MATERIALS AND METHODS

Experimental animals and treatments

Male Sprague-Dawley rats, weighing 26±8 g (2 weeks of age) were used for the experiment. The experimental procedures were performed in accordance with the animal care guidelines of the National Institutes of Health (NIH) and the Korean Academy of Medical Sciences. The rats were housed under the controlled temperature (20±2°C), humidity (60%), and the lighting (08:00–20:00 h) conditions. Food and water were made available ad libitum. The animals were randomly assigned to each of four groups (n=15 in each group): the control group, the treadmill exercise group, the VPA-treated group, and the VPA-treated and treadmill exercise group.
For the induction of autism-like animal model, 400 mg/kg valproic acid (Sigma Chemical Company, St. Lois, MO, USA) dissolved in saline at a concentration of 0.1 mL/kg was subcutaneously injected into the rat pups on the postnatal day 14, according to the previous described method (Wagner et al., 2006). Day of birth was recorded as day 0, and all rats were labeled for individual identification. The rats in the control groups received subcutaneous injection of saline in the same volume and on the same schedule.
After starting of treadmill exercise, 5-bromo-2′-deoxyuridine (BrdU) (Sigma Chemical Company) administrated to all animals via intraperitoneal injection (50 mg/kg in saline), once daily for 3 times during a week. The animals were sacrificed immediately after finishing behavior tests.

Treadmill exercise protocol

The rat in the treadmill exercise groups were forced to run on a treadmill for 30 min once a day, five times a week for 4 weeks, starting postnatal day 28. Exercise load for the exercise groups consisted of running at a speed of 2 meters/min for the first 5 min, at a speed of 5 m/min for the next 5 min, and then at a speed of 8 m/min for the last 20 min, with the 0° inclination.

Open field test

For open field test, the animals were randomly assigned to an order of testing and placed in a white square open field arena (100 cm×100 cm) made of wood. As previously reported (Kim et al., 2011), it was enclosed with 40-cm high walls and placed under strong illumination (200 lux). The arena was divided into 25 squares (each square is 20×20 cm), defined as 9 central and 16 peripheral squares. The animal was placed in the center of the arena and left free to explore the environment for 1 min. After that time, the numbers of squares that the rat crossed were recorded for 5 min.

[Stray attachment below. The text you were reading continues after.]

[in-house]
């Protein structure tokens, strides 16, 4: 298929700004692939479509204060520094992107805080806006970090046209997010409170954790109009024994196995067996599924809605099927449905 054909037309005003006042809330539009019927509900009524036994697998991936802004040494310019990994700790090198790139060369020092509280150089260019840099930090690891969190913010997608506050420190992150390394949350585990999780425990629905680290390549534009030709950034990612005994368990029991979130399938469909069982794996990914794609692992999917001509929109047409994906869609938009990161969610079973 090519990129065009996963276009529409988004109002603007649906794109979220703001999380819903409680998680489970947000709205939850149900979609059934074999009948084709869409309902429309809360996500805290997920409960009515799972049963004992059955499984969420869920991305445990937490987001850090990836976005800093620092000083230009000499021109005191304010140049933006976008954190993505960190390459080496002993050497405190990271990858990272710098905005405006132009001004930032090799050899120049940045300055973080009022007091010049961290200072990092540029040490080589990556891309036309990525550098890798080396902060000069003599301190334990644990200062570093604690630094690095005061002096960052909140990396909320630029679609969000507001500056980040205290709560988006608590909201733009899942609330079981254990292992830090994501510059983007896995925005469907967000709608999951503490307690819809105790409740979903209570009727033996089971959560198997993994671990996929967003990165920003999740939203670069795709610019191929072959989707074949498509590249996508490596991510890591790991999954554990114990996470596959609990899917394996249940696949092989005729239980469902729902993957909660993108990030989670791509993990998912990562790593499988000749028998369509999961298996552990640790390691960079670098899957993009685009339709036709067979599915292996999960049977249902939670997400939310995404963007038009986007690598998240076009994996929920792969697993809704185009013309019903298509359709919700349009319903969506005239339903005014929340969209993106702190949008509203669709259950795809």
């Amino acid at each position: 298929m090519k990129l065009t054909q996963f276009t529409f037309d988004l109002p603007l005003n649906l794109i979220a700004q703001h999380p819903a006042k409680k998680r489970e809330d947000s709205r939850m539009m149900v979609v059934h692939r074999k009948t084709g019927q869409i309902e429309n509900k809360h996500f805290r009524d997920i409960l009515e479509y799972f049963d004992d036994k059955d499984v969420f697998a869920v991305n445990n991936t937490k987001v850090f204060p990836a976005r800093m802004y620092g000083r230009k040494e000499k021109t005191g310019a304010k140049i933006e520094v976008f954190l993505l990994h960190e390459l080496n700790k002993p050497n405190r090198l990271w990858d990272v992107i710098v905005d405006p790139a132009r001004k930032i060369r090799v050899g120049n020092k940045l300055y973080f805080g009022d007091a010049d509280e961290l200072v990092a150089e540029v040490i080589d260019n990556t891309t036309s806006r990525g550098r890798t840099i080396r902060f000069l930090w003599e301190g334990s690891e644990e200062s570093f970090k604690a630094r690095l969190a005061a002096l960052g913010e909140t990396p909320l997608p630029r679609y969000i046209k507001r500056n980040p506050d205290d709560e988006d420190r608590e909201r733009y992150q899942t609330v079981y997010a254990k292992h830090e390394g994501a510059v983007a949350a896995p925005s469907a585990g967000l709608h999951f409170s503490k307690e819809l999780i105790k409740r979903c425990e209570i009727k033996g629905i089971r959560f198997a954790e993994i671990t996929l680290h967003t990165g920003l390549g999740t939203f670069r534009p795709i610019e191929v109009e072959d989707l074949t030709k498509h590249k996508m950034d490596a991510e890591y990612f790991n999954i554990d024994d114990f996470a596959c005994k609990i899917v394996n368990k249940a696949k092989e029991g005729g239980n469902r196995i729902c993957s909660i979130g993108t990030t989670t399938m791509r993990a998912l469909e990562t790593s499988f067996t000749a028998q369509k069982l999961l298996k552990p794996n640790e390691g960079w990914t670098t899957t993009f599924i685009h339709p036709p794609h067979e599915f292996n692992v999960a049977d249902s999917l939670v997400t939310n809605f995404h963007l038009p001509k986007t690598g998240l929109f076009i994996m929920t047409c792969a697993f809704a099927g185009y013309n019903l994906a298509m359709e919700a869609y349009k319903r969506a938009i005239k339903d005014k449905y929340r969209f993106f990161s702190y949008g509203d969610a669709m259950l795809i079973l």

Social interaction test

The social interaction test was conducted in a 120×120×60 cm black wooden arena illuminated by a 40 W red lamp. Ageand treatment-matched pairs of rats with approximately equal body weight, but from different home cages, were placed together in the arena for 20 min. Social behaviors include: (1) following/chasing: one rat following the other within a distance of two body-lengths, (2) anogenital interactions, (3) adjacent interactions: including play-fighting, climbing over/under, and adjacent lying, (4) head-to-head interactions, and (5) total social interaction: time spent in all of the above categories. The apparatus was cleaned with 50% ethanol between test sessions.

Radial 8-arm maze test

Spatial learning memory was tested using a radial 8-arm maze apparatus, as the previously described method (Kim et al., 2010). The radial 8-arm maze apparatus consisted of a central octagonal plate (30 cm in diameter) and radiating eight arms (50 cm in length and 10 cm in width). The apparatus was placed 1 m above the floor. A small receptacle filled with water (3 cm in diameter and 1 cm in depth) was located at the end of the arms. The rats were trained three times before the spatial learning test. In the training sessions, the rats deprived of water for 24 h were allowed to explore the water and to drink for 5 min. The time spent in seeking water at the end of the arms was counted. The test was terminated when a rat found water in all eight arms or over 6 min elapsed. The number of correct choice before the first error was counted. Re-entering to the previously visited arms was counted as the error.

Tissue preparation

The experimental animals were fully anesthetized using Zoletil 50® (10 mg/kg, i.p.; Vibac Laboratories, Carros, France), transcardially perfused with 50 mM phosphate-buffered saline (PBS), and fixed with a freshly prepared solution consisting of 4% paraformaldehyde in 100 mM phosphate buffer (PB, pH 7.4). Brains were dissected, post-fixed in the same fixative overnight, and transferred to 30% sucrose for cryoprotection. Sagittal sections of 40 μm thickness in each section of cerebellum were made with a freezing microtome (Lieca, Nussloch, Germany). The sections were finally mounted onto gelatin-coated slides. The slides were air-dried overnight at room temperature, and the coverslips were mounted using Permount®.

BrdU immunohistochemistry